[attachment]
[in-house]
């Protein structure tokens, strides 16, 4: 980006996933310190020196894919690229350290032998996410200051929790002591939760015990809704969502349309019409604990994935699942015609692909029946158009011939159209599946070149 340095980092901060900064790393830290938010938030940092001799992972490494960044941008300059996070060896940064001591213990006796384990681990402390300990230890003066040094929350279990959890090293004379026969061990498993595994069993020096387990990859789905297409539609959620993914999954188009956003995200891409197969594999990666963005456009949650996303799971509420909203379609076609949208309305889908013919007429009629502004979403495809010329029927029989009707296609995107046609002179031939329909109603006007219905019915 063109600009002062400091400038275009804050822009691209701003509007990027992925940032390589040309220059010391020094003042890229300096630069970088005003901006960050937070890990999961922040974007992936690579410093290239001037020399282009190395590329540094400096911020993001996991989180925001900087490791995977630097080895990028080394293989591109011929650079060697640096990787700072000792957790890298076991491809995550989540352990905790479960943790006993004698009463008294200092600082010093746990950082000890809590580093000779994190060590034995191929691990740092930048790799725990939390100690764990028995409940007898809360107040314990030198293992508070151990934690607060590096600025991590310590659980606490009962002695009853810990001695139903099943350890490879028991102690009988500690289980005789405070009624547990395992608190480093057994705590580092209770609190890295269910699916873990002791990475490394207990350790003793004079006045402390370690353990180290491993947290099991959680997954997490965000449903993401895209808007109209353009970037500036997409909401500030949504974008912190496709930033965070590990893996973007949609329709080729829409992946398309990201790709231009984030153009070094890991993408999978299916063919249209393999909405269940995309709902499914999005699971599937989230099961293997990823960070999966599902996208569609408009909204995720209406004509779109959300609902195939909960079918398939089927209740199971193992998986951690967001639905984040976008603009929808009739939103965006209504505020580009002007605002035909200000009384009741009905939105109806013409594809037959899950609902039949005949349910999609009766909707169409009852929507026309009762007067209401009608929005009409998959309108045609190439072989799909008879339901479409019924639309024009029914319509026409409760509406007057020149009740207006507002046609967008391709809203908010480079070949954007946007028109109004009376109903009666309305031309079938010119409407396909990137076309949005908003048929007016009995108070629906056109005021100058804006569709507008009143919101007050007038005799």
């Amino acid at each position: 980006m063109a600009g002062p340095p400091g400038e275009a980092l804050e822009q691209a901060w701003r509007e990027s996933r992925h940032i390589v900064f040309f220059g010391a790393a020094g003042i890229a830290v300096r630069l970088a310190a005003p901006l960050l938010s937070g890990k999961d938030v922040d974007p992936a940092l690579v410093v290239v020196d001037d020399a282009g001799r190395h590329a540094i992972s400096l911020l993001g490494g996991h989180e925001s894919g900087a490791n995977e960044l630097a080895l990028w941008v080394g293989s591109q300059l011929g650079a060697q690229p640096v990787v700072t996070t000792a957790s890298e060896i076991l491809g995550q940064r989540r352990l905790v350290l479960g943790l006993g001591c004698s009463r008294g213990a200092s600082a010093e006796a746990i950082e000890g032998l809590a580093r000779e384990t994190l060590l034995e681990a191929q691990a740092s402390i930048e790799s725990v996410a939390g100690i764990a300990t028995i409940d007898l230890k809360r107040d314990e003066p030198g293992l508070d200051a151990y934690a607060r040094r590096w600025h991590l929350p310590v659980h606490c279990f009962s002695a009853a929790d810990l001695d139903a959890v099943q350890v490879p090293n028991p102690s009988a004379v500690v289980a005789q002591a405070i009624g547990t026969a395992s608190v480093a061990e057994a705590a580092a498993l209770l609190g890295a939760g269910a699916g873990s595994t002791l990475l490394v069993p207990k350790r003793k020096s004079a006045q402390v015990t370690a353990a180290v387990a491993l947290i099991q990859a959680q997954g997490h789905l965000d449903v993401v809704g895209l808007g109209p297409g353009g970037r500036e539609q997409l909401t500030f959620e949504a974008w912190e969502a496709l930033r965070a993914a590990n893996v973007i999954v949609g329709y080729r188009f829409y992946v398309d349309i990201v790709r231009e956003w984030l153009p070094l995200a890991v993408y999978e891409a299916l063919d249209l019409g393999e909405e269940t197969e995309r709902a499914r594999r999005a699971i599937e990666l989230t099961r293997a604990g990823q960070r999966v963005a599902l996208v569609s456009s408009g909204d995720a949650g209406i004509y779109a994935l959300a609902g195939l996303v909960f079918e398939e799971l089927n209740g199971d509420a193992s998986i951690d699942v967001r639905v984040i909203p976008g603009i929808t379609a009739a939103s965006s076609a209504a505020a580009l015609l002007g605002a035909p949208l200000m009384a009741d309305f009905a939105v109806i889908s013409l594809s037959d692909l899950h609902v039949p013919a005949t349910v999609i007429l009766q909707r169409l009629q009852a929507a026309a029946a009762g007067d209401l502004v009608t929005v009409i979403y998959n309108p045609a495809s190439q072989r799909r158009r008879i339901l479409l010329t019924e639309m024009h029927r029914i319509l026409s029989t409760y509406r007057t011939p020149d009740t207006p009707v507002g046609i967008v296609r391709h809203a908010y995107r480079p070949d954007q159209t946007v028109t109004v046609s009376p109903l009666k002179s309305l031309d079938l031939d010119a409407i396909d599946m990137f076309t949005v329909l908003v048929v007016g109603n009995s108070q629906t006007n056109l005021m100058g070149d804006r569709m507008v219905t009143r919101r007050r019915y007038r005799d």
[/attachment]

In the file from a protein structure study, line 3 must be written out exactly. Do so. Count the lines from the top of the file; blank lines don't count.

């Amino acid at each position: 980006m063109a600009g002062p340095p400091g400038e275009a980092l804050e822009q691209a901060w701003r509007e990027s996933r992925h940032i390589v900064f040309f220059g010391a790393a020094g003042i890229a830290v300096r630069l970088a310190a005003p901006l960050l938010s937070g890990k999961d938030v922040d974007p992936a940092l690579v410093v290239v020196d001037d020399a282009g001799r190395h590329a540094i992972s400096l911020l993001g490494g996991h989180e925001s894919g900087a490791n995977e960044l630097a080895l990028w941008v080394g293989s591109q300059l011929g650079a060697q690229p640096v990787v700072t996070t000792a957790s890298e060896i076991l491809g995550q940064r989540r352990l905790v350290l479960g943790l006993g001591c004698s009463r008294g213990a200092s600082a010093e006796a746990i950082e000890g032998l809590a580093r000779e384990t994190l060590l034995e681990a191929q691990a740092s402390i930048e790799s725990v996410a939390g100690i764990a300990t028995i409940d007898l230890k809360r107040d314990e003066p030198g293992l508070d200051a151990y934690a607060r040094r590096w600025h991590l929350p310590v659980h606490c279990f009962s002695a009853a929790d810990l001695d139903a959890v099943q350890v490879p090293n028991p102690s009988a004379v500690v289980a005789q002591a405070i009624g547990t026969a395992s608190v480093a061990e057994a705590a580092a498993l209770l609190g890295a939760g269910a699916g873990s595994t002791l990475l490394v069993p207990k350790r003793k020096s004079a006045q402390v015990t370690a353990a180290v387990a491993l947290i099991q990859a959680q997954g997490h789905l965000d449903v993401v809704g895209l808007g109209p297409g353009g970037r500036e539609q997409l909401t500030f959620e949504a974008w912190e969502a496709l930033r965070a993914a590990n893996v973007i999954v949609g329709y080729r188009f829409y992946v398309d349309i990201v790709r231009e956003w984030l153009p070094l995200a890991v993408y999978e891409a299916l063919d249209l019409g393999e909405e269940t197969e995309r709902a499914r594999r999005a699971i599937e990666l989230t099961r293997a604990g990823q960070r999966v963005a599902l996208v569609s456009s408009g909204d995720a949650g209406i004509y779109a994935l959300a609902g195939l996303v909960f079918e398939e799971l089927n209740g199971d509420a193992s998986i951690d699942v967001r639905v984040i909203p976008g603009i929808t379609a009739a939103s965006s076609a209504a505020a580009l015609l002007g605002a035909p949208l200000m009384a009741d309305f009905a939105v109806i889908s013409l594809s037959d692909l899950h609902v039949p013919a005949t349910v999609i007429l009766q909707r169409l009629q009852a929507a026309a029946a009762g007067d209401l502004v009608t929005v009409i979403y998959n309108p045609a495809s190439q072989r799909r158009r008879i339901l479409l010329t019924e639309m024009h029927r029914i319509l026409s029989t409760y509406r007057t011939p020149d009740t207006p009707v507002g046609i967008v296609r391709h809203a908010y995107r480079p070949d954007q159209t946007v028109t109004v046609s009376p109903l009666k002179s309305l031309d079938l031939d010119a409407i396909d599946m990137f076309t949005v329909l908003v048929v007016g109603n009995s108070q629906t006007n056109l005021m100058g070149d804006r569709m507008v219905t009143r919101r007050r019915y007038r005799d």